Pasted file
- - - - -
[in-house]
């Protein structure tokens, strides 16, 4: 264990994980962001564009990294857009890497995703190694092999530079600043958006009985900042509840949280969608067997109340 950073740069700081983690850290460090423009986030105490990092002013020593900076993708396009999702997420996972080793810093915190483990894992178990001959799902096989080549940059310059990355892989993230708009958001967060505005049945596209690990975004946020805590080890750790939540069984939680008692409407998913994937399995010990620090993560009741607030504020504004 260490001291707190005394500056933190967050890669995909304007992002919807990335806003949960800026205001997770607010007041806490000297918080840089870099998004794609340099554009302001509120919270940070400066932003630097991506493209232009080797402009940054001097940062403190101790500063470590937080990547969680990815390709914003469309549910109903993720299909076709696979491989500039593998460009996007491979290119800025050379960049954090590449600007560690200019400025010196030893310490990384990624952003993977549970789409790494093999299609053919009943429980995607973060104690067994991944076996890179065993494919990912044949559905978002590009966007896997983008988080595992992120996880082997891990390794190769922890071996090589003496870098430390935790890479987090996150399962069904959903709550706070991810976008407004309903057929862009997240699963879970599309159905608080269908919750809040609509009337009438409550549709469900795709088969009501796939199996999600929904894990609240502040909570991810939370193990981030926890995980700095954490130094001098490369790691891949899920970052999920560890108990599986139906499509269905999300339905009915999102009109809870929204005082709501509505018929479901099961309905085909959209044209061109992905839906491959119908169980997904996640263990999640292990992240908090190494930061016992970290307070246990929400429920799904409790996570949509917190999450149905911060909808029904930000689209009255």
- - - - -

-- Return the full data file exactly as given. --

[in-house]
């Protein structure tokens, strides 16, 4: 264990994980962001564009990294857009890497995703190694092999530079600043958006009985900042509840949280969608067997109340 950073740069700081983690850290460090423009986030105490990092002013020593900076993708396009999702997420996972080793810093915190483990894992178990001959799902096989080549940059310059990355892989993230708009958001967060505005049945596209690990975004946020805590080890750790939540069984939680008692409407998913994937399995010990620090993560009741607030504020504004 260490001291707190005394500056933190967050890669995909304007992002919807990335806003949960800026205001997770607010007041806490000297918080840089870099998004794609340099554009302001509120919270940070400066932003630097991506493209232009080797402009940054001097940062403190101790500063470590937080990547969680990815390709914003469309549910109903993720299909076709696979491989500039593998460009996007491979290119800025050379960049954090590449600007560690200019400025010196030893310490990384990624952003993977549970789409790494093999299609053919009943429980995607973060104690067994991944076996890179065993494919990912044949559905978002590009966007896997983008988080595992992120996880082997891990390794190769922890071996090589003496870098430390935790890479987090996150399962069904959903709550706070991810976008407004309903057929862009997240699963879970599309159905608080269908919750809040609509009337009438409550549709469900795709088969009501796939199996999600929904894990609240502040909570991810939370193990981030926890995980700095954490130094001098490369790691891949899920970052999920560890108990599986139906499509269905999300339905009915999102009109809870929204005082709501509505018929479901099961309905085909959209044209061109992905839906491959119908169980997904996640263990999640292990992240908090190494930061016992970290307070246990929400429920799904409790996570949509917190999450149905911060909808029904930000689209009255």